Preparing for 5 of the Most Common Interview Questions
Have you ever gone to an interview and found yourself staring blankly at the interviewer or rambling aimlessly because he or she asked an unexpected question that you didn’t know how to respond to? Hesitation and/or stalling when answering can quickly turn an interviewer off because it can make you look unprofessional, unprepared, or even dishonest.
When you are preparing for an interview it can be extremely helpful to prepare answers to some of the most common questions that are asked during interviews. You don’t want to memorize answers and repeat them back because it will sound dry and rehearsed. Rather, identify points that you would like to include in your responses, and let them formulate naturally when the question is asked.
Below are a few of the most commonly asked interview questions to give you a head start on preparing for your next interview.:
“Tell me a little about yourself.”
This is one of those questions that is so broad it can be intimidating. This is your opportunity to really let the interviewer get to know you in the way you would like him/her to. Tell a story about yourself that illustrates your values and why you think that this shows that you are the right candidate for the job. Don’t be afraid to show your humor (tastefully) and the real you, but make sure to remain professional.
“Why are you interested in working for our company?”
Interviewers have likely interviewed dozens of people before, and have encountered several people who arbitrarily applied for a position and don’t really have any knowledge of the company. This question gives you the chance to show the research you conducted on your potential employer. Weave the discovered knowledge about the company into your answer, its challenges and opportunities, and why you feel that you’re the best fit to help it to succeed. Be creative in how you frame yourself in the context of the company.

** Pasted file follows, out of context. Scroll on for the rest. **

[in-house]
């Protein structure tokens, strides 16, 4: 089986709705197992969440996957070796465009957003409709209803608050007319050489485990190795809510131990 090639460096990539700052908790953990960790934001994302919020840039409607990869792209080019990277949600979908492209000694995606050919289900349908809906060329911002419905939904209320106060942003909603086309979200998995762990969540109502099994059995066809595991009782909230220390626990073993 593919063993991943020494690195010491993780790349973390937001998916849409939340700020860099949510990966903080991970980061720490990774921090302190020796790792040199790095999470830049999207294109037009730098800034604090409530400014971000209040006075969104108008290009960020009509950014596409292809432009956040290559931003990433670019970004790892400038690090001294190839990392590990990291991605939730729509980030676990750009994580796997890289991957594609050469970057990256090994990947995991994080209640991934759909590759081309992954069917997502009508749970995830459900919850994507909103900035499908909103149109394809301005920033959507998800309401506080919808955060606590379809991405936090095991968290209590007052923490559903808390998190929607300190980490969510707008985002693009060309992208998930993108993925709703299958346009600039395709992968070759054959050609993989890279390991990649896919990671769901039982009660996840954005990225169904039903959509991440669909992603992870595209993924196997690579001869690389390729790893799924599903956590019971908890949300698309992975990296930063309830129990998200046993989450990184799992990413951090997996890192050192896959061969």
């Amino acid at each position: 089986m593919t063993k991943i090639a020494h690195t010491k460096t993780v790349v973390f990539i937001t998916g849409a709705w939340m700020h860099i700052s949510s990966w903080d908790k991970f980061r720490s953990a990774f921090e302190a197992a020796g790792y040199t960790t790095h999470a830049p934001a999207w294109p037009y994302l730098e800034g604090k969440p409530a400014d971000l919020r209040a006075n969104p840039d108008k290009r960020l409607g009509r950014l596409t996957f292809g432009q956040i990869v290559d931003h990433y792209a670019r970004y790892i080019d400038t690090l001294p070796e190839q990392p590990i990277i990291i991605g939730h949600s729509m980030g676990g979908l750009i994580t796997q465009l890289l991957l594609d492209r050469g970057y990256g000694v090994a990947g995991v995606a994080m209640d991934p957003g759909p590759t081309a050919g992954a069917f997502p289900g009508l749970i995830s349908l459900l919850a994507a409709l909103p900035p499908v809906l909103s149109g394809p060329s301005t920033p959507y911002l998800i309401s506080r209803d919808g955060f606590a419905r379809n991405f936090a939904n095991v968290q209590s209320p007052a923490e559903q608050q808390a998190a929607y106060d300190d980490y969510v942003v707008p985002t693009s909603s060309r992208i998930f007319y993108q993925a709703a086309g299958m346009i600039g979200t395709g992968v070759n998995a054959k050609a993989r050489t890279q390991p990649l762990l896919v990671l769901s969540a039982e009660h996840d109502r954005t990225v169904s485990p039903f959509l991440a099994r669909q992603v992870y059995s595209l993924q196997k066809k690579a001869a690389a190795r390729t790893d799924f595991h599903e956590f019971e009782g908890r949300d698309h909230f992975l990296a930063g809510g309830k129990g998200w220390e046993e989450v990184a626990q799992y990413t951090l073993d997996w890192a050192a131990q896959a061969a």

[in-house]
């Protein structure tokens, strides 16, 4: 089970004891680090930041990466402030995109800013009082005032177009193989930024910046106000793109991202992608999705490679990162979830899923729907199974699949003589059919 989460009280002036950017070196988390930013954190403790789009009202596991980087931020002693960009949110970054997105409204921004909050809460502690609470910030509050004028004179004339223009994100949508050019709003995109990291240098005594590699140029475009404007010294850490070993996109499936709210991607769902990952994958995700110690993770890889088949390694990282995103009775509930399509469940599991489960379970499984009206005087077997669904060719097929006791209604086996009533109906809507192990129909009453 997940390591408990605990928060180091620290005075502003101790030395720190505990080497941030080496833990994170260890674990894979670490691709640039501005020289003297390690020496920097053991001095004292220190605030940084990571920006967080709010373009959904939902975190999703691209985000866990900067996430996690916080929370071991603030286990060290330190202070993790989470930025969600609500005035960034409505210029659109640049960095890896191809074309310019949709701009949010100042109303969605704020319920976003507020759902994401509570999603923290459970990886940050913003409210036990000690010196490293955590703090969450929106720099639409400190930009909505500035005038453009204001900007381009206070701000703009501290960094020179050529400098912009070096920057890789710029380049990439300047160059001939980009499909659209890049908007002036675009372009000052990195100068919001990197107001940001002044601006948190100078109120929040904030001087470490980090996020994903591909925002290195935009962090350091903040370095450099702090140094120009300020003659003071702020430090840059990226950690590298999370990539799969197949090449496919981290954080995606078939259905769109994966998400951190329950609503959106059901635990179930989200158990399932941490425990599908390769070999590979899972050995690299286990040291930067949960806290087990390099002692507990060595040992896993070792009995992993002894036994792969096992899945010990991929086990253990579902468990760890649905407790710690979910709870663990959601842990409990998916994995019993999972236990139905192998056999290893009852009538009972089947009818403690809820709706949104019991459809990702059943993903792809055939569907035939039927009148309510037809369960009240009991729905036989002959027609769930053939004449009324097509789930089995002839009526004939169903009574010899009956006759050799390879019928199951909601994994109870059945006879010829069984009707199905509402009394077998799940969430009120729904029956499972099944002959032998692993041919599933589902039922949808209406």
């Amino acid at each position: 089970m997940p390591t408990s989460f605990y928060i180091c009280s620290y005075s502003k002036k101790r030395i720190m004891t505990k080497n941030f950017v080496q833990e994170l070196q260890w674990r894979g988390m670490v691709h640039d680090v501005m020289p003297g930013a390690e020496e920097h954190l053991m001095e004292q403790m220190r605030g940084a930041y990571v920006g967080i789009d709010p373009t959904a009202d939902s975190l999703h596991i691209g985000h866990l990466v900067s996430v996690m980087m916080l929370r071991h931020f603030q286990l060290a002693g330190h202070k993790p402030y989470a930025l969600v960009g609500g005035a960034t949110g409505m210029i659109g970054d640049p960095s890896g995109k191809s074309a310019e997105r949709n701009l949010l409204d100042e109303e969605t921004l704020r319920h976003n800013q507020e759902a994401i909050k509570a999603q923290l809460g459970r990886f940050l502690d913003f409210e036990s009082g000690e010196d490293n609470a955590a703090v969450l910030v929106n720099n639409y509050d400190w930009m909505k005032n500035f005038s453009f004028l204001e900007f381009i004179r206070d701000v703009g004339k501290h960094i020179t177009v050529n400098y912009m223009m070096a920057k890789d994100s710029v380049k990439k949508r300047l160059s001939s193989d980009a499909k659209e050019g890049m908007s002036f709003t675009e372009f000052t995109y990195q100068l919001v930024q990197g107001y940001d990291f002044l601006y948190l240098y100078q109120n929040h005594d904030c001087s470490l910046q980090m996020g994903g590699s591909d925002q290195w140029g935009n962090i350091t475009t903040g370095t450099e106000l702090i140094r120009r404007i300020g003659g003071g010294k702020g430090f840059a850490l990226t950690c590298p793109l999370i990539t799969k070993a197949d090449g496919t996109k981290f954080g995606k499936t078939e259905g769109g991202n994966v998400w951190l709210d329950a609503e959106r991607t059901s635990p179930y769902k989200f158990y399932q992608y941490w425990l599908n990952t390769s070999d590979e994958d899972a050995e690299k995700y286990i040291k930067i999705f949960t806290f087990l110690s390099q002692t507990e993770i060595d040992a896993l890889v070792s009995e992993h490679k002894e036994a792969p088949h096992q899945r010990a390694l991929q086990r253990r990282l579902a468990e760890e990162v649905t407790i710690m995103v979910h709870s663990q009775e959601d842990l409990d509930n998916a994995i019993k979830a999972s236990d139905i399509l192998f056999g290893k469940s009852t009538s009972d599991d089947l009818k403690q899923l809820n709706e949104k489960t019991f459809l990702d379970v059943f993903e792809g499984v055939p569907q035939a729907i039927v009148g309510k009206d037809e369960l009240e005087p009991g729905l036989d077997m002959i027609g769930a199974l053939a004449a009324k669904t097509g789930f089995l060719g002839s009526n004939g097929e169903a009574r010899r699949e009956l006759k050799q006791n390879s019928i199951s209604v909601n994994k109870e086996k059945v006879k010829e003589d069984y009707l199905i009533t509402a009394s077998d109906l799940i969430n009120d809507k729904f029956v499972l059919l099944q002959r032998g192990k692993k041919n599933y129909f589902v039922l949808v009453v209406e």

“Tell me about a challenge you have faced and how you dealt with it.”
Using your story telling skills here is crucial. Choose a true challenge that you have faced and be honest about its impact on your experience, and how you overcame the adversity. This does not necessarily have to be work-related, as long as it shows your character.
“What are your strengths and weaknesses?”
Be honest about your answer to this question, and don’t try to be dramatically impressive. For example, saying your weakness is that you are “too dedicated to your work” is a throwaway answer that will likely alienate your interviewer. Instead, focus on strengths that you can back up with tangible proof, and use a skill that is real but that is largely unrelated to the position as your weakness.
“Did you get along with your former boss?”
This can be a tricky question. You don’t want to lie about a fabulous relationship that you had with your former boss and risk it being mentioned during a reference call, but you also don’t want to talk badly about a former boss and appear negative or vindictive. Speak either positively or neutrally, ensuring to detail what you learned from that inter-office relationship.
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